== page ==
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Assign 2D-Arrays to a hash using a key

by mmartin (Monk)
on Feb 20, 2012 at 21:50 UTC ( #955162=perlquestion: print w/ replies, xml ) Need Help??
mmartin has asked for the wisdom of the Perl Monks concerning the following question:

Hello Monks,

I'm trying to assign the values from a couple of 2-D Arrays into a hash based on a "key" within the array.
I haven't messed with hashes in a while so I'm a little rusty. I'm having trouble figuring out how to assign the values, I looked for an example online but alas Google has failed me lol...

What I have is 5 separate 2-Dimensional Arrays. All arrays have the same setup.
For Example: @myArray[key][value]
### I'm using 5 separate arrays but for the sake of space I'll just do + 3 here... $first[0][0] = "111" $first[0][1] = "on" $first[1][0] = "222" $first[1][1] = "off" $first[2][0] = "333" $first[2][1] = "null" ...etc... ############################ $second[0][0] = "111" $second[0][1] = "10.1.1.1" $second[1][0] = "222" $second[1][1] = "12.1.1.1" $second[2][0] = "333" $second[2][1] = "13.1.1.1" ...etc... ############################ $third[0][0] = "111" $third[0][1] = "12.1(SAG1)" $third[1][0] = "222" $third[1][1] = "12.4(FCL5)" $third[2][0] = "333" $third[2][1] = "12.1(5)" ...etc... ############################ ### Then have a hash with all the values combined. # i.e. the hash should look something like this after a 'Data::Dump': #--------- %all_data ---------# VAR1 = '111' => "on", => "10.1.1.1", => "12.1(SAG1)"; VAR2 = '222' => "off", => "12.1.1.1", => "12.4(FCL5)"; VAR3 = '333' => "null", => "13.1.1.1", => "12.1(5)";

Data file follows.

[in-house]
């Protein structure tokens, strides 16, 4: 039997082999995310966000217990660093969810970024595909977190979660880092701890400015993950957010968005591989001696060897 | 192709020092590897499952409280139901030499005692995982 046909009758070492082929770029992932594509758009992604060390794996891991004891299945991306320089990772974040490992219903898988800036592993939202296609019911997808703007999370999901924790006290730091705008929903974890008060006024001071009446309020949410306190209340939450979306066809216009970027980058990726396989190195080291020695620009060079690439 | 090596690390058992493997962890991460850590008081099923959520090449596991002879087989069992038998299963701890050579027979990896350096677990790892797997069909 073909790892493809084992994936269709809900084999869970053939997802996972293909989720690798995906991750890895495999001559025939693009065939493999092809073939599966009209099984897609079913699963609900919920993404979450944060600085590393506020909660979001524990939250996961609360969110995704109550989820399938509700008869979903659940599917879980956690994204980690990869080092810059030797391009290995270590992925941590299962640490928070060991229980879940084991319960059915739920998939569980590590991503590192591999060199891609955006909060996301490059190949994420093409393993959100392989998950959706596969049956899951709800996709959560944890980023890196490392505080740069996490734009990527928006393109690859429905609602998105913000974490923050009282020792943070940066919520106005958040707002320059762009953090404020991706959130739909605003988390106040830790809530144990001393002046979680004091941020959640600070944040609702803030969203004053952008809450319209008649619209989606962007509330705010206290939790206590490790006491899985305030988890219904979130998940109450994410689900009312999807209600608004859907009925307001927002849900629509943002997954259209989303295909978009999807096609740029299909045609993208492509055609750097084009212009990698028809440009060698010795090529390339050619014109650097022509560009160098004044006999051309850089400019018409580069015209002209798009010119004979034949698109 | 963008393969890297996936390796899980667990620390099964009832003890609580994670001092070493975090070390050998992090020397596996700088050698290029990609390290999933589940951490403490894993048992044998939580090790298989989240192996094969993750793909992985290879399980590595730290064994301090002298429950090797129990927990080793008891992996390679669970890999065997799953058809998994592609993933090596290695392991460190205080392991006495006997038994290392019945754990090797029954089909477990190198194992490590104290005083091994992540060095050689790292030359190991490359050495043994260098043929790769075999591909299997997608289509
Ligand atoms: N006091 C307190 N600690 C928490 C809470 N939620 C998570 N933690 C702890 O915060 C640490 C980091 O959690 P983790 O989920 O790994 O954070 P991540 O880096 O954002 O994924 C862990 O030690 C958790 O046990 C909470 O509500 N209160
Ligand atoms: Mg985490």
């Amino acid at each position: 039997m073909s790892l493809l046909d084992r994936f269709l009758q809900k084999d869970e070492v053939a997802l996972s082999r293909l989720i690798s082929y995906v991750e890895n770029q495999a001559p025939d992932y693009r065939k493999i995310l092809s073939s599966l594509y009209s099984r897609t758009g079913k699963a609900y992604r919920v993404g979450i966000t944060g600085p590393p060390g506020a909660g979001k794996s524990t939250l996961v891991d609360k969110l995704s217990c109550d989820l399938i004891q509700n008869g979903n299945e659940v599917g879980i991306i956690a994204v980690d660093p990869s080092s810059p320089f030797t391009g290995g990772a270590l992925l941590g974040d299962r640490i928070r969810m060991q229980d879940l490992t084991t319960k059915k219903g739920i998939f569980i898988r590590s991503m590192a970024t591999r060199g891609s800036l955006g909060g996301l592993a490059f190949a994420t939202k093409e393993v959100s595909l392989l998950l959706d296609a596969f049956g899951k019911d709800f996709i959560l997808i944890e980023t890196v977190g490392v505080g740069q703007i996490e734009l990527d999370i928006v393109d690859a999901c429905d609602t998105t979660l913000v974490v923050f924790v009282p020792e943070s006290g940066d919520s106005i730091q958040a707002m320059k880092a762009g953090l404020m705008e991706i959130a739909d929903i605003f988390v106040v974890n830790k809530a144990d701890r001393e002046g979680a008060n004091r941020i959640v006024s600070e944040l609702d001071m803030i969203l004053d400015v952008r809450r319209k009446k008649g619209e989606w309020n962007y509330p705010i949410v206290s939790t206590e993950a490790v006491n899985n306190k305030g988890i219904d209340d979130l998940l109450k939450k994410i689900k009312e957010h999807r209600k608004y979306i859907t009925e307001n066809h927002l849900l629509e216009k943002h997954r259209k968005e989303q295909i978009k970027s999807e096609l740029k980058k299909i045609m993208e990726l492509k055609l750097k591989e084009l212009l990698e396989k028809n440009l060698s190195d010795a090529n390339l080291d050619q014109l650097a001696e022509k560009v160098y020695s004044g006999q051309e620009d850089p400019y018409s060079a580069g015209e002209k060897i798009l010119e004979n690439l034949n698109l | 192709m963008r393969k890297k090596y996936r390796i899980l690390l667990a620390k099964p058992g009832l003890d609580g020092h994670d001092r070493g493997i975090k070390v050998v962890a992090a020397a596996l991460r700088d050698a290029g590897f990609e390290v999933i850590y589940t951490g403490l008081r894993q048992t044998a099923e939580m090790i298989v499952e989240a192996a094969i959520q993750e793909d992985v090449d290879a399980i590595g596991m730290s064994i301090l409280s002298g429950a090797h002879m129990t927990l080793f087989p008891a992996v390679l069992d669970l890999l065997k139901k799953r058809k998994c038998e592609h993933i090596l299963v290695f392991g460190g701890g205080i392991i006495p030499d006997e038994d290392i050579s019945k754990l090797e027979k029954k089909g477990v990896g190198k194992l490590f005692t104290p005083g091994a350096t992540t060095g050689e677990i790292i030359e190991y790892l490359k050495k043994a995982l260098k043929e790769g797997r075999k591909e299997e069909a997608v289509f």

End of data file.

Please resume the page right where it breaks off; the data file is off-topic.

I'm having trouble figuring out if I need a loop or what not, because not all the arrays are the same length.
Occasionally a couple of the arrays might have more than one value for a particular key...
i.e. It might have 2 values like this below for the key "111".
$fourth[111][125]
$fourth[111][200]


If anyone has any hints that could point me in the right direction that would be great...
I've read the PerlDocs on hashes but I am still a little confused.


Thanks in Advance,
Matt

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Re: Assign 2D-Arrays to a hash using a key
by aaron_baugher (Deacon) on Feb 20, 2012 at 23:15 UTC

    There are a couple ways you could go with this. One would be to create a hash of arrays. So the hash key '111' would point to an array containing 'on', '10.1.1.1', and '12.1(SAG1)', for example.

    However, since you said some keys may have multiple values for some positions, that may be too restrictive. So another method would be to create a hash of hashes, keying the secondary hashes with whatever keys fit your data. For example:

    my %hoh = ( '111' => { switch => 'on', ip => '10.1.1.1', version => '12.1(SAG1)'}, '222' => { switch => 'off', ip => '12.1.1.1', version => '12.4(FCL5)'}, '333' => { switch => 'null', ip => '13.1.1.1', version => '12.1(5)'}, ); # $hoh{333}{switch} = 'null';

    By doing it this way, it doesn't matter if a key doesn't have a 'switch' value, for instance; it won't throw off the rest of the array. And if a particular sub-key may have multiple values, you can give it an array of its own, like so: